October 11, 2012
“The members of this Council have recognized that we can no longer afford the societal and budgetary costs incurred when people cycle in and out of our prisons… As we developed our comprehensive Anti-Violence Strategy we realized that we cannot arrest and prosecute our way out of this devastating problem. While prosecution is important, we also have to prevent the violence from happening in the first place and one important way to do this is to pay attention to the people incarcerated in our prisons and as they prepare to leave those institutions make sure they are ready to reenter our communities as productive, law abiding members. In this vein, federal prosecutors are encouraged to think comprehensively about the criminal justice process – to critically examine other ways to improve public safety, beyond traditional enforcement and to place an increased reliance on criminal justice stakeholders and community leaders to help guide and inform these efforts.”Deputy Attorney General Cole went on to discuss other efforts that are being made at the Department of Justice, the Bureau of Prisons and at the state level. He highlighted, for example, programs taking place in Alabama through the Reentry Council:
“[T]hrough its working groups, this Council has tackled issues for formerly incarcerated individuals involving housing, transportation, healthcare and rehabilitation, education, job training and access, and community support and reintegration. The working groups have developed and implemented critical initiatives which are providing measurable results -- such as working on the development of a memorandum of understanding between municipal judges to assist formerly incarcerated individuals who are attempting to re-acquire their driver’s licenses.”Under Attorney General Eric Holder, the department has prioritized effective reentry and reinvestment programs for formerly incarcerated individuals. Since October 2009, the department has awarded more than $200 million Second Chance Act grants to more than 370 state, local and tribal prisoner reentry programs. These grants will help the nearly 10 million individuals that are released from jails and state and federal prisons each year successfully return to communities. Recently, the Office of Justice Programs announced new awards including a grant to the Alabama Department of Corrections for the Jefferson County Reentry Planning Project. U.S. Attorney Joyce White Vance noted the impact of the Reentry Council working with the states to take an active role to find solutions to ensure public safety and security.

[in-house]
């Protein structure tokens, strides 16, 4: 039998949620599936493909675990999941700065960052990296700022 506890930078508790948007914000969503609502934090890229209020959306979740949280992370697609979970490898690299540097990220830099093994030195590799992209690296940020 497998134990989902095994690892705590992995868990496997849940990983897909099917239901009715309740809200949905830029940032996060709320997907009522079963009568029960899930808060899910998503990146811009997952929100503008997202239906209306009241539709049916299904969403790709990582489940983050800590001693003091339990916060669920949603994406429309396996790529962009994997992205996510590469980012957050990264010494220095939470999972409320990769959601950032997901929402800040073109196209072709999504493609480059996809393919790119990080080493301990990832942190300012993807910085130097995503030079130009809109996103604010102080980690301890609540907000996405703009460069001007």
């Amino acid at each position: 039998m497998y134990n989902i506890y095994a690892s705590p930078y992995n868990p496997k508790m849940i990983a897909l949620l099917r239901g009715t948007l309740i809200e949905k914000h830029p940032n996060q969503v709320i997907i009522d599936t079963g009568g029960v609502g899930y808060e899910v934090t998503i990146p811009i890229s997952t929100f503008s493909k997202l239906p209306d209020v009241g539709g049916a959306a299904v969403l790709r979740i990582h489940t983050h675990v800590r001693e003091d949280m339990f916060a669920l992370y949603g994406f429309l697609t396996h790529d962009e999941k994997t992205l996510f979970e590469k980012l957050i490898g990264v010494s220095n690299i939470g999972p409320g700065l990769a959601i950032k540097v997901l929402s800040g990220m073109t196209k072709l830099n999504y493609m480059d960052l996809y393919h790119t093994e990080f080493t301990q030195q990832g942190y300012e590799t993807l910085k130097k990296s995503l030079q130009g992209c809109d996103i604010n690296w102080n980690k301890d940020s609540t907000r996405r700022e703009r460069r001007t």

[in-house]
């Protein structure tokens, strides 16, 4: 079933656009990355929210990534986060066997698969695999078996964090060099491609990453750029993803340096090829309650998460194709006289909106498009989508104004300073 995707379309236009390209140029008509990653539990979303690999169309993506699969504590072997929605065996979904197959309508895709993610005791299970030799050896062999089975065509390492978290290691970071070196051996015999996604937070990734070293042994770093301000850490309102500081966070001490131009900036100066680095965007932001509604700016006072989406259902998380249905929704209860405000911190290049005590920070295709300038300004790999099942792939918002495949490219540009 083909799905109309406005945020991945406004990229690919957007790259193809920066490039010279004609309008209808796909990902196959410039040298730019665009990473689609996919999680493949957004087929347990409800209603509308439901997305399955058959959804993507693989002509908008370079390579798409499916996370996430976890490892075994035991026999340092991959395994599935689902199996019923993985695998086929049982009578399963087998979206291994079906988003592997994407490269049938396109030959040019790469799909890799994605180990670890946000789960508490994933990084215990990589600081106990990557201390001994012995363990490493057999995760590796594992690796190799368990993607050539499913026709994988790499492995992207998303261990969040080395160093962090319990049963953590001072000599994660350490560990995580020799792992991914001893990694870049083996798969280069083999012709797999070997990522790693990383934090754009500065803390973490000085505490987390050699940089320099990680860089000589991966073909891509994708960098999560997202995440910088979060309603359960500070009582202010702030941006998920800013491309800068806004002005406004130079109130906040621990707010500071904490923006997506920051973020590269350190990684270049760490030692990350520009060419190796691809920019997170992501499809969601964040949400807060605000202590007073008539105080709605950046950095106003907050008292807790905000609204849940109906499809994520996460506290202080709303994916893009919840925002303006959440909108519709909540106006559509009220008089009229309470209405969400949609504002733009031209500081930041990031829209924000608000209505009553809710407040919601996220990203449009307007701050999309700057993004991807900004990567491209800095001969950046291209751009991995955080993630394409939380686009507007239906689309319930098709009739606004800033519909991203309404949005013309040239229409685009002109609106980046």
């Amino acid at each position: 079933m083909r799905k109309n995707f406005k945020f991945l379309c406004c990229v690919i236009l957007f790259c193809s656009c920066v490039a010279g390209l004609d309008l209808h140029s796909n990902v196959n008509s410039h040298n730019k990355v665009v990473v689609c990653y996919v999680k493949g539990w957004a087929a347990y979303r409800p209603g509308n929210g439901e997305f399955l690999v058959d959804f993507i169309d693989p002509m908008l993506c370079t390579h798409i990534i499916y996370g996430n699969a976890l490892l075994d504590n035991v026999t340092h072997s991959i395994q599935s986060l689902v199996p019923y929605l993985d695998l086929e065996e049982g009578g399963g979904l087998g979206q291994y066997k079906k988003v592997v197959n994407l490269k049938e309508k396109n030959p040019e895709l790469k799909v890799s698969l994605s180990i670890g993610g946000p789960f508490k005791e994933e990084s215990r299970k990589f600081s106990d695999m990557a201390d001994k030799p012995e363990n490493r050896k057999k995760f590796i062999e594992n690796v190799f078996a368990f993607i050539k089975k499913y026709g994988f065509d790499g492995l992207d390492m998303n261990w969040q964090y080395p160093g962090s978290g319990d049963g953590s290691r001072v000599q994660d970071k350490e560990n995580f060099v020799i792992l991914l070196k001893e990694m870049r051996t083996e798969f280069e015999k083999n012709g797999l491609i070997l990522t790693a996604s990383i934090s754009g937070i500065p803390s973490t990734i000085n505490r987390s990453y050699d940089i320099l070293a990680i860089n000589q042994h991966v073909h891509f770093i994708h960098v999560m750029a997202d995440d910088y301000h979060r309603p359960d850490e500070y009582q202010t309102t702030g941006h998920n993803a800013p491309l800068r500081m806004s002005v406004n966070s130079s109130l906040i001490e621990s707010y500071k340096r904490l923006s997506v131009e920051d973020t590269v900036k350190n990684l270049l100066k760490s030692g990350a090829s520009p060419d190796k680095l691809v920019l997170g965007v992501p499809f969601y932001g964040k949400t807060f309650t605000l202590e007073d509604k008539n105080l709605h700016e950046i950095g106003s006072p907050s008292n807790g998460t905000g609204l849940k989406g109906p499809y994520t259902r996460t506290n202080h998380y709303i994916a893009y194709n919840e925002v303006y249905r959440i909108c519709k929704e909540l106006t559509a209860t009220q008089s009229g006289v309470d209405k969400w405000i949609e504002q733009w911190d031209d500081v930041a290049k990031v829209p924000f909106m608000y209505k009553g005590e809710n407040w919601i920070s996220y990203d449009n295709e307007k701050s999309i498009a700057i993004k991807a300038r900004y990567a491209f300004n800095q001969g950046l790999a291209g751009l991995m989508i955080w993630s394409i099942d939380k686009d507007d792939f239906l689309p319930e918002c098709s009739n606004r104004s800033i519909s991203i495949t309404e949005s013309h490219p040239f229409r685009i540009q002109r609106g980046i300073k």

"The North Alabama Reentry Council has been a collaborative effort among federal and state judges, prosecutors, probation and prisons officials to achieve better outcomes for formerly incarcerated individuals reentering our communities. Our goal in these efforts is to identify and coordinate resources toward enhancing public safety and saving taxpayer dollars. I have been deeply impressed by all the groups in the community who were operating in isolation but came forward and are now working in specific areas that were the worst barriers to successful re-entry."In 2011, Attorney General Holder created the Federal Interagency Reentry Council, bringing together 20 federal agencies to tackle the issue of reentry in a comprehensive way. The Department of Justice recognizes that in order to make our country safer, it is important to make sure that rehabilitation and reentry outcomes are a priority. As Deputy Attorney General Cole said:
“Only by working together can we reduce criminal justice spending, protect individuals and their families, prevent new victimizations, and improve the quality of our communities.”For more information about the Reentry Council and Second Chance Act, visit www.nationalreentryresourcecenter.org
Updated September 15, 2014